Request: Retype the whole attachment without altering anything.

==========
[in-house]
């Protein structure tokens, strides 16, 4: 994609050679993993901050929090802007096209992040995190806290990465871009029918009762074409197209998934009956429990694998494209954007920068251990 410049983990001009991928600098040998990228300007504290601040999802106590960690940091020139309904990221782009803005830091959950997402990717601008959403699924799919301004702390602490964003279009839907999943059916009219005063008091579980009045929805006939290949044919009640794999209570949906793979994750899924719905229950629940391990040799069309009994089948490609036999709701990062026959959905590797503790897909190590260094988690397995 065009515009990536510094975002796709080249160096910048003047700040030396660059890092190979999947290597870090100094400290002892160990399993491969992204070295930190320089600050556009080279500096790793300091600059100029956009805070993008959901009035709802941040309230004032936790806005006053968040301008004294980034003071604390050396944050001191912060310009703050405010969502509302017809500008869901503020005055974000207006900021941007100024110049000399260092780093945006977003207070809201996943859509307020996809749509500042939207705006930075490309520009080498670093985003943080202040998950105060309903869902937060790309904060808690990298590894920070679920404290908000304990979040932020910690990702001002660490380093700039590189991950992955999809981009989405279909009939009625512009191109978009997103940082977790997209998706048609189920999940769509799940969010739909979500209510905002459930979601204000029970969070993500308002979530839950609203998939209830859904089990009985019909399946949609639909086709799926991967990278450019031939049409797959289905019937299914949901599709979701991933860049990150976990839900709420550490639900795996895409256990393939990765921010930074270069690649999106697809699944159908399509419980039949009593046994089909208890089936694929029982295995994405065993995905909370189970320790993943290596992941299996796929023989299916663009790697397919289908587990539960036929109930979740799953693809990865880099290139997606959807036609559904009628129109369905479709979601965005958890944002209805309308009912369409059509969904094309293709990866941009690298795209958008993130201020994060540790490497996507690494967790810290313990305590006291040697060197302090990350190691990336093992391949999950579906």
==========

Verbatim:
[in-house]
């Protein structure tokens, strides 16, 4: 994609050679993993901050929090802007096209992040995190806290990465871009029918009762074409197209998934009956429990694998494209954007920068251990 410049983990001009991928600098040998990228300007504290601040999802106590960690940091020139309904990221782009803005830091959950997402990717601008959403699924799919301004702390602490964003279009839907999943059916009219005063008091579980009045929805006939290949044919009640794999209570949906793979994750899924719905229950629940391990040799069309009994089948490609036999709701990062026959959905590797503790897909190590260094988690397995 065009515009990536510094975002796709080249160096910048003047700040030396660059890092190979999947290597870090100094400290002892160990399993491969992204070295930190320089600050556009080279500096790793300091600059100029956009805070993008959901009035709802941040309230004032936790806005006053968040301008004294980034003071604390050396944050001191912060310009703050405010969502509302017809500008869901503020005055974000207006900021941007100024110049000399260092780093945006977003207070809201996943859509307020996809749509500042939207705006930075490309520009080498670093985003943080202040998950105060309903869902937060790309904060808690990298590894920070679920404290908000304990979040932020910690990702001002660490380093700039590189991950992955999809981009989405279909009939009625512009191109978009997103940082977790997209998706048609189920999940769509799940969010739909979500209510905002459930979601204000029970969070993500308002979530839950609203998939209830859904089990009985019909399946949609639909086709799926991967990278450019031939049409797959289905019937299914949901599709979701991933860049990150976990839900709420550490639900795996895409256990393939990765921010930074270069690649999106697809699944159908399509419980039949009593046994089909208890089936694929029982295995994405065993995905909370189970320790993943290596992941299996796929023989299916663009790697397919289908587990539960036929109930979740799953693809990865880099290139997606959807036609559904009628129109369905479709979601965005958890944002209805309308009912369409059509969904094309293709990866941009690298795209958008993130201020994060540790490497996507690494967790810290313990305590006291040697060197302090990350190691990336093992391949999950579906």